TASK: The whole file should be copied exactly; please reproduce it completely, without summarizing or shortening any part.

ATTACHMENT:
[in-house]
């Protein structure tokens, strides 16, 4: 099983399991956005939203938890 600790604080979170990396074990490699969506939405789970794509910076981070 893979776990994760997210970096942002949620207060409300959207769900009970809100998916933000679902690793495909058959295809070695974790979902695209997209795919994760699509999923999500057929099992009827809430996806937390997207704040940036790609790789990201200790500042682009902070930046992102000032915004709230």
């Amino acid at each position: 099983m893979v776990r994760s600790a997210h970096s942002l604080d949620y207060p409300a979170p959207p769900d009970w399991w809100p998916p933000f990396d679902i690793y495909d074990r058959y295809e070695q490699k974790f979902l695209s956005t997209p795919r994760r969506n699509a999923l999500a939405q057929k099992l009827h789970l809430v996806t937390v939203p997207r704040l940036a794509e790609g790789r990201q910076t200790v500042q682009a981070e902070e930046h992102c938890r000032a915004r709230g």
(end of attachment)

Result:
[in-house]
């Protein structure tokens, strides 16, 4: 099983399991956005939203938890 600790604080979170990396074990490699969506939405789970794509910076981070 893979776990994760997210970096942002949620207060409300959207769900009970809100998916933000679902690793495909058959295809070695974790979902695209997209795919994760699509999923999500057929099992009827809430996806937390997207704040940036790609790789990201200790500042682009902070930046992102000032915004709230």
């Amino acid at each position: 099983m893979v776990r994760s600790a997210h970096s942002l604080d949620y207060p409300a979170p959207p769900d009970w399991w809100p998916p933000f990396d679902i690793y495909d074990r058959y295809e070695q490699k974790f979902l695209s956005t997209p795919r994760r969506n699509a999923l999500a939405q057929k099992l009827h789970l809430v996806t937390v939203p997207r704040l940036a794509e790609g790789r990201q910076t200790v500042q682009a981070e902070e930046h992102c938890r000032a915004r709230g």